Ionospheric Signatures of the 21 August 2017 Solar Eclipse

Speaker: Anthea Coster, MIT Haystack Observatory

On 21 August 2017, during daytime hours (16:00--20:00 UTC), a total solar eclipse occurred across the continental United States along a path from Oregon to South Carolina with a narrow ~100-km wide umbral shadow. Outside of this region, a partial solar eclipse associated with the penumbra covered the majority of the continental United States. Haystack Observatory, a multidisciplinary radio science research center run by MIT, was one of several institutions funded by NASA Heliophysics to study eclipse induced ionospheric variations.   As part of its many activities, MIT Haystack Observatory coordinated the placement of 7 GNSS receivers in the region of totality at sites in Missouri, South Carolina, Wyoming, Oregon.  These receivers were provided by UNAVCO and MIT and collected total electron content (TEC) data at a 1 to 10 second cadence from all GPS and GLONASS satellites in view.  In addition, MIT utilized the dense global network of GNSS receivers across North and South America to produce both TEC and differential TEC maps.   Five days of GNSS data - the eclipse day, two days prior and two days after - were analyzed for the electron density latitudinal response and for the presence of traveling ionospheric disturbances (TIDs), with the aim of identifying signatures specifically associated with the solar eclipse.  Differential TEC techniques were used for TID detections by subtracting a background TEC.  In addition, TIDs in the region near totality were examined by comparing the individual line of sight TEC from nearby receivers.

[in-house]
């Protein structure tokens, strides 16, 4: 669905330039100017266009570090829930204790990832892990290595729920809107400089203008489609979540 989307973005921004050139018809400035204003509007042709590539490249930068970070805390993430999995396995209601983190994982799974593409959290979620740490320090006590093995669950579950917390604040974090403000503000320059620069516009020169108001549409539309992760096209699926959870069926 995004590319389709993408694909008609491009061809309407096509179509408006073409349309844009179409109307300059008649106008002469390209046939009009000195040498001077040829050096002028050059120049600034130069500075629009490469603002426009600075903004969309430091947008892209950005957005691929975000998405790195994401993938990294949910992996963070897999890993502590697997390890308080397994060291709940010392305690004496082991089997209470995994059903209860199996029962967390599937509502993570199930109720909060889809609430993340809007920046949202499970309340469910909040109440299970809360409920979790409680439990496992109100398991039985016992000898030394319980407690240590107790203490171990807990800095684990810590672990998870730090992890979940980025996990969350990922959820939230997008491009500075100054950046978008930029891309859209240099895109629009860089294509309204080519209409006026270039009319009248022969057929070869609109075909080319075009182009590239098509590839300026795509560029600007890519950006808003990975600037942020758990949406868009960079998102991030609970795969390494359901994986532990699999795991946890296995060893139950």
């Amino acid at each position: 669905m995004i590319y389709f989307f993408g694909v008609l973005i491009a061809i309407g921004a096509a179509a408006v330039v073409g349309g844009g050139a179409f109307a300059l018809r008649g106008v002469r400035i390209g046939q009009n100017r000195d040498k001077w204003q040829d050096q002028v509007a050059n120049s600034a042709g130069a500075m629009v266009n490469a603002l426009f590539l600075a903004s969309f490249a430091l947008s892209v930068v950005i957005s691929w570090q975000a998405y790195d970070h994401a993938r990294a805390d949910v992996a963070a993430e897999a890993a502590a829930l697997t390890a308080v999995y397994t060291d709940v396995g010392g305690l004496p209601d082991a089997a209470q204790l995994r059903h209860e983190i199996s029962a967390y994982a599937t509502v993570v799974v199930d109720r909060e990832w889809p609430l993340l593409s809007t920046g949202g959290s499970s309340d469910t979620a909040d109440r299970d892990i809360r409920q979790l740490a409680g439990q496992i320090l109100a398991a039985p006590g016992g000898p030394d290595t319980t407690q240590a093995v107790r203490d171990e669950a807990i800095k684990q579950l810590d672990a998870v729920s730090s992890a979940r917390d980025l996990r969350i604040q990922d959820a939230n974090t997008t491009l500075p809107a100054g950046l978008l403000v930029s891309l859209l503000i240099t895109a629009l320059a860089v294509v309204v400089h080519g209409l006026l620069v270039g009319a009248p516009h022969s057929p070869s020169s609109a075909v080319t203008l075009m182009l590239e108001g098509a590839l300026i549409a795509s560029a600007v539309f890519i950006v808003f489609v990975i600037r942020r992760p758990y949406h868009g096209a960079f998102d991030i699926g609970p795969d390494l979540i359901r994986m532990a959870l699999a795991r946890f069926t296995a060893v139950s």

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Wednesday, September 13, 2017 - 1:30pm to 2:30pm